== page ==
In the two games since forward Brooks Laich was knocked out of the lineup with a groin injury, the Washington Capitals have made the best of his absence and captured back-to-back wins. The key, Coach Adam Oates says, has been the group’s improving ability to function within one system regardless of who is where on any given night.
“I keep reinforcing that there’s only a certain way to play,” Oates said. “You’ve got to give yourself those chances because it’s an 82-game schedule. A lot of different things can happen. We’re seeing that on a night-to-night basis. They all know that. They’ve just got to be reminded of that.”
Laich is expected to miss a third consecutive game Tuesday when the Capitals host the Carolina Hurricanes. His latest groin injury is related to the nagging problems that limited him to nine games last season and ultimately required abdominal surgery.
The 30-year-old forward hasn’t skated since playing Nov. 27 against Ottawa, but he skipped the skate that morning with tightness in his groin, offering the first indication something was amiss.
“Hopefully it’s minor, it’s not ongoing,” Oates said, “And we’re going to do our best to make sure it doesn’t get aggravated and it’s not continuous.”
Having Laich healthy and in the lineup this season presented more options for Oates with the forwards than were available last season. Would Laich play at left wing, where Oates often envisions him, or at center, given the abundance of wingers? Oates has acknowledged it has been a challenge to find the right spot that maximizes each player.
Before his injury, Laich moved from left wing on the second line to center on the third when Oates reconfigured the second unit. That move brought out spontaneous chemistry between Eric Fehr and Mikhail Grabovski, who are playing together for the first time. While it’s a small sample size, it’s also the first time this year than any particular second-line combination has clicked so quickly and in all zones.
Part of it may be Fehr’s motivation to stay in the mix after sitting out nine games before Oates last shuffled the lines, but he sees this initial success as a sustainable trend.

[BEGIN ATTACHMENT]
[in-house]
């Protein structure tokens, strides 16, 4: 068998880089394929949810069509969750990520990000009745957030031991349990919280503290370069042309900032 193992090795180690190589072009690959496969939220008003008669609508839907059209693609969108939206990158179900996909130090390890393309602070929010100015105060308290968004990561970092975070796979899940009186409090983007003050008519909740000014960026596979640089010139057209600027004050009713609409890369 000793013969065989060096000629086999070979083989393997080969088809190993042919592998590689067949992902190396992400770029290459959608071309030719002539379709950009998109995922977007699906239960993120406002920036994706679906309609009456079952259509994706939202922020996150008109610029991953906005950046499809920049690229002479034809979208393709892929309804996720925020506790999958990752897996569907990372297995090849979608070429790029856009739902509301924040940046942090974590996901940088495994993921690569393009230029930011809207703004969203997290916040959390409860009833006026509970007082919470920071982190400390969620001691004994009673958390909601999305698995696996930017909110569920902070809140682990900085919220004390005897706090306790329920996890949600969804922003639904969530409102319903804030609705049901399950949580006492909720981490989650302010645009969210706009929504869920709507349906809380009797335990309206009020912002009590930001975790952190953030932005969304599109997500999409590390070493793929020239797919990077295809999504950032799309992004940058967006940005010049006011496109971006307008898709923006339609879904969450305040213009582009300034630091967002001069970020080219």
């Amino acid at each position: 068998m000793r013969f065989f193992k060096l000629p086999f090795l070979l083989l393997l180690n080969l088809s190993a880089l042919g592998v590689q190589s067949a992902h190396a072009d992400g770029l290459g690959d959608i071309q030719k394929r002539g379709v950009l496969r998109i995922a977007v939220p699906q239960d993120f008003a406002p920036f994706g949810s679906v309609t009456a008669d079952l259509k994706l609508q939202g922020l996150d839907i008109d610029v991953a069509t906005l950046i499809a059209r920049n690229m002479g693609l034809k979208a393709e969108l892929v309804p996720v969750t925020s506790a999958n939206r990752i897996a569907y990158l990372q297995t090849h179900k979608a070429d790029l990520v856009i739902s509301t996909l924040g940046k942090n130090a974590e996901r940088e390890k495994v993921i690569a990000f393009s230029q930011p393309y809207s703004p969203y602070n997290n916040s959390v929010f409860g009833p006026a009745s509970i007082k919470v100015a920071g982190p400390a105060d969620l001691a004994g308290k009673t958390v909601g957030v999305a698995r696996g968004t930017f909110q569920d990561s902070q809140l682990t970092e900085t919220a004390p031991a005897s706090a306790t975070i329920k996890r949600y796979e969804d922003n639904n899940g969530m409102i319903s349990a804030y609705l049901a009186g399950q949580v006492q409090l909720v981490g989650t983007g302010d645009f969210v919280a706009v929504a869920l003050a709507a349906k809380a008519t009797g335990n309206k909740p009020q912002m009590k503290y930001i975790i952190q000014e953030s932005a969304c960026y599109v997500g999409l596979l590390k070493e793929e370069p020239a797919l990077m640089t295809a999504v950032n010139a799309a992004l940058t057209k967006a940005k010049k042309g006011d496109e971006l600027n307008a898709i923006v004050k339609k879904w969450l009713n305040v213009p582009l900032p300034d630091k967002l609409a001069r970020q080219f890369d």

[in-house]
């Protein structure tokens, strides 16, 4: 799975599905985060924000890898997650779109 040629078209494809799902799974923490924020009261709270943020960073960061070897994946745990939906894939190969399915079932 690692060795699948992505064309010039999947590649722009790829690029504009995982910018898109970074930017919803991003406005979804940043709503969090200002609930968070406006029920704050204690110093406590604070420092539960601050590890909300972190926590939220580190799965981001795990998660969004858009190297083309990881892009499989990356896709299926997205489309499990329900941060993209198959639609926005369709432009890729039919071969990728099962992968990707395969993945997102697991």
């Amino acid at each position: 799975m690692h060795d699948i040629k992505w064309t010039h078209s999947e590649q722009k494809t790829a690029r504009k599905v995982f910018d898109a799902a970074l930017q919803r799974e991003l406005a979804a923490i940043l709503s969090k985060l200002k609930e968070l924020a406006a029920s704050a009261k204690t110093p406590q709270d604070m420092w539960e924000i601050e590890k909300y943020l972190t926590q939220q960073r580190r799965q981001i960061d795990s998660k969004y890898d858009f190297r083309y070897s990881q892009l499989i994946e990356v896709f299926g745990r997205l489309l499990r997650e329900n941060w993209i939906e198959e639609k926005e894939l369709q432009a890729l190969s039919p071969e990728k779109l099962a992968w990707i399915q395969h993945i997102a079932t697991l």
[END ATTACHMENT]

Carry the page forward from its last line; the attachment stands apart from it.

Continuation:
“I feel I’m playing the same way I was before I got pulled out of the lineup. It’s a little bit more noticeable because I’m almost doubling up my minutes right now, but I honestly think I’m playing the same way,” said Fehr, who has two goals, three points and 13 shots on goal in four games since returning to the lineup. He has also spent more time on the penalty kill.
When Laich was sidelined, it opened an opportunity for Jay Beagle, who sat out 18 consecutive games and hadn’t played in more than a month before a game against Montreal on Friday. While he doesn’t have the same offensive upside as Laich, Beagle gives that third line with Jason Chimera and Joel Ward an even more clear-cut identity as a group that forechecks hard and tries to wear down an opposing squad.
In two games, Beagle has brought a burst of energy and been the only player with more than five faceoffs in both games to win more than 50 percent of his draws.
“When I get a chance to get back in the lineup, I want to make the most of it and prove that I make this team better,” Beagle said. “I always want to make an impact. If that’s hitting, bringing energy, penalty kill, hopefully starting to get a little offensive production going.”
He has earned the praise of Oates in the process.
“He looks very calm out there, quite honestly, under control with his skating, and that’s one of the things I’ve been asking of him,” Oates said. “They’ve had good success; the line played well.”
Whenever Laich returns, it will shake things up once more. But if the Capitals can build off the momentum and cohesion they established over the weekend, then perhaps it can make for another smooth transition.
Capitals notes: Washington placed goaltender Michal Neuvirth on injured reserve retroactive to when he injured his right leg by stepping on a puck Friday. The earliest he would be eligible to return to the lineup is Saturday against Nashville. . . . The Capitals informed Team Canada they would not loan them rookie forward Tom Wilson for the world junior championships Dec. 26 through Jan. 5 in Malmo, Sweden.